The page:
Like many ravaging storms that came before it, Hurricane Ida exposed the fragility of Louisiana’s power grid, knocking out electricity to hundreds of thousands of people and businesses, including nearly all of New Orleans. It also laid bare growing doubts about the ability of the state’s largest energy provider to protect against the effects of climate change, including the increasingly destructive weather it causes.
The company, Entergy Corp., has told regulators and shareholders that it is committed to protecting the grid against extreme weather, having spent billions of dollars to upgrade towers, poles and lines.
But Entergy also has a history of resisting changes that would have made the electric grid more resilient, from developing new transmission lines to expanding solar power, according to an examination of regulatory filings and other public documents and interviews with industry researchers and clean-power proponents.
These actions show that while Entergy isn’t opposed to renewable power, it fights projects it doesn’t control and doesn’t want competition from other companies or homeowners trying to generate their own power from the sun. That has angered local elected officials and environmental advocates, who say Entergy is blocking needed change to maintain its dominance of the local energy market.
The New Orleans City Council, which regulates a local Entergy subsidiary, is using the Ida outages to force a reckoning on Entergy. The council announced an investigation of the failures that led to the citywide blackout and asked state and federal regulators to review the company’s planning for long-range power lines. Fourteen deaths have been attributed to Hurricane Ida in New Orleans, 10 of which were caused by excessive heat during the outage, according to the Louisiana Health Department.
The council fined Entergy $5 million in 2018 for hiring actors to pose as proponents of a new power plant and $1 million more in 2019 for failing to maintain poles and lines (Entergy is suing to appeal the latter fine). In March, the council launched a management audit of the company following outages during an extreme cold snap.
“It comes down to credibility,” said council member Joe Giarrusso, a member of the Utility, Cable, Telecommunications and Technology Committee. His message to Entergy: “You are providing one of the city’s most crucial resources, and the people who live here have a right to know what has happened.”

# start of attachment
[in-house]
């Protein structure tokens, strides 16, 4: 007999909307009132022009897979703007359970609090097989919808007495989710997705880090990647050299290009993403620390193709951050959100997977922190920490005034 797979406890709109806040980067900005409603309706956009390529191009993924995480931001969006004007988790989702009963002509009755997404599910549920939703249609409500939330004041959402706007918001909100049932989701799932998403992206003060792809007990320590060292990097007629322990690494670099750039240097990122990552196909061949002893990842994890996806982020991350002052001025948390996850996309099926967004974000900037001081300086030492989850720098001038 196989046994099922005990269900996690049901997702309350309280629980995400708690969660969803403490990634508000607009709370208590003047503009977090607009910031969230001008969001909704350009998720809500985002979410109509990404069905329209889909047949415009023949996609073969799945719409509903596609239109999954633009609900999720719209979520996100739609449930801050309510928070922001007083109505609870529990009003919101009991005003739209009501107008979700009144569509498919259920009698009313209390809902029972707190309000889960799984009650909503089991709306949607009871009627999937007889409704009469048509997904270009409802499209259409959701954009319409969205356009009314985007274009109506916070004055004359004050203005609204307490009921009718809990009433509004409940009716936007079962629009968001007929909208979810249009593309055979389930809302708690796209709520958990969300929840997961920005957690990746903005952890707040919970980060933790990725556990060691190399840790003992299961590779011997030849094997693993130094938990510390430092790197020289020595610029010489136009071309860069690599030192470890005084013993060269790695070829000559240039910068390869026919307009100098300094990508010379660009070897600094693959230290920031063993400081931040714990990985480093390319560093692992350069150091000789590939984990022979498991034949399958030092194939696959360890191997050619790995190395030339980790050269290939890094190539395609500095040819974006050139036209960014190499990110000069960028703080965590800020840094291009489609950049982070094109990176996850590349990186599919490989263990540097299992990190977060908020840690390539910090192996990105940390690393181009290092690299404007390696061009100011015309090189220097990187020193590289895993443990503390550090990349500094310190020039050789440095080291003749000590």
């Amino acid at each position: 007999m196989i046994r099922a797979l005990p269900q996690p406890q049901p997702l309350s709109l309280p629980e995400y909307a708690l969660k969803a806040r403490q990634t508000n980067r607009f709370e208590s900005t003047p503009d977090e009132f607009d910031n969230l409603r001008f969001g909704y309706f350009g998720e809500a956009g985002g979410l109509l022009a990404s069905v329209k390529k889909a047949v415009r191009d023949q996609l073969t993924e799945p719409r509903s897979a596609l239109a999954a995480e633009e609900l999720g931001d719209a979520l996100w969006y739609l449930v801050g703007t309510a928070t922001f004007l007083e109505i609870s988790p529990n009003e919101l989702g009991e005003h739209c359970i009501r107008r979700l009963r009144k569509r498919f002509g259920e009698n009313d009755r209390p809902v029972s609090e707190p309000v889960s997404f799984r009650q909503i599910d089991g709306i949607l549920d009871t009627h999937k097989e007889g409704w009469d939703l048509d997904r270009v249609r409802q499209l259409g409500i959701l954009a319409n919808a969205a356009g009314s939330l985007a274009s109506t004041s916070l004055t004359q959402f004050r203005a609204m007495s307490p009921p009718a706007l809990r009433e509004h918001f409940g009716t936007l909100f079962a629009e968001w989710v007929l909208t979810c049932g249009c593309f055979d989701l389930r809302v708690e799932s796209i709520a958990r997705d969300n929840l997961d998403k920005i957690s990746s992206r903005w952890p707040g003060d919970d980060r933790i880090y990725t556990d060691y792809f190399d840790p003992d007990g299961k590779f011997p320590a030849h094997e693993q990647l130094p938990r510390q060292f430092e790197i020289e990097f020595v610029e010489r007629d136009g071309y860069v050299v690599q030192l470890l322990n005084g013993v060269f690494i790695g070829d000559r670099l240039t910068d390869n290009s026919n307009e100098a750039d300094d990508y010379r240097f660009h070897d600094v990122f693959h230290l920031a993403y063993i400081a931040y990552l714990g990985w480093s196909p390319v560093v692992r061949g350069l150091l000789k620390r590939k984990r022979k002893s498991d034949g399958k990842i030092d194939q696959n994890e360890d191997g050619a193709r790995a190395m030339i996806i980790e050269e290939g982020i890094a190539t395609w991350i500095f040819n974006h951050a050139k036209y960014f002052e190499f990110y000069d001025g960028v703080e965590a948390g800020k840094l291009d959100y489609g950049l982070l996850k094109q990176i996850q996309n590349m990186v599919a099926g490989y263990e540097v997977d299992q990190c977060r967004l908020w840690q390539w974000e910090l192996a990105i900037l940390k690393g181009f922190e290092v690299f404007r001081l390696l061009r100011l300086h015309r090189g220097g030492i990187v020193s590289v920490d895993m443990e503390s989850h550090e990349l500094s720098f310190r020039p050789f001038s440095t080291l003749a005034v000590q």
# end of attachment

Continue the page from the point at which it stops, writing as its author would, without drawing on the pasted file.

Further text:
Entergy, which reported $1.4 billion in profits last year, said in a statement that claims that it delays expanding of transmission lines “are without merit and have no basis in fact.” The company said that it is “actively working toward a carbon-free future,” and that its system has become more reliable in recent years.
The frustration in New Orleans reflects wider problems with America’s fractured energy system and President Joe Biden’s hopes to transform it into a seamless network able to harness new sources of solar, wind and other clean power. Biden’s $1.2 trillion infrastructure plan calls for billions of dollars for new transmission lines and the creation of a federal agency that would remove bureaucratic obstacles to developing them.
That kind of overhaul would be a challenge for regional monopolies like Entergy, an investor-owned utility whose business model relies on control of its network of fossil fuel-burning power plants and transmission lines.
Entergy says it supports a transition to renewable energy and a stronger grid. But it has acted against that goal while preserving its dominance over a power market that stretches across Texas, Louisiana, Mississippi and Arkansas, according to researchers and clean-power advocates.
The results, critics say, are missed opportunities to better withstand extreme weather, draw electricity from more sources and restore power after storms more quickly.
During Ida, all eight of Entergy’s high-voltage transmission lines into New Orleans failed. Seven months earlier, when a February storm disabled many power plants in Entergy’s region, there weren’t enough transmission lines to deliver necessary power from other parts of the country, leading to widespread outages, according to a report on the storm from the Midcontinent Independent System Operator, or MISO, which oversees the grid.
John Norris, a former member of the Federal Energy Regulatory Commission who advocates for renewable energy, said the two events illustrate the consequences of Entergy’s hindering the development of a larger and more resilient grid.
“Our frustration with what’s going on precedes Ida, precedes the freeze last February,” Norris said. “But it’s just a chance for us to draw people’s attention to the fact that this is still not moving forward.”
Protecting a monopoly
Entergy, formerly known as Middle South Utilities, has existed in various forms for more than a century, wielding considerable political power in the states where it operates. Its headquarters are in New Orleans, where it is the city’s only Fortune 500 company.
Like almost all investor-owned utilities, Entergy operates as a state-sanctioned monopoly, allowed to act as the sole electricity provider in its region while subject to strict oversight by government regulators, including of the rates it charges customers. In recent decades, the federal government has tried to bring competition to power markets by forcing utilities to give…
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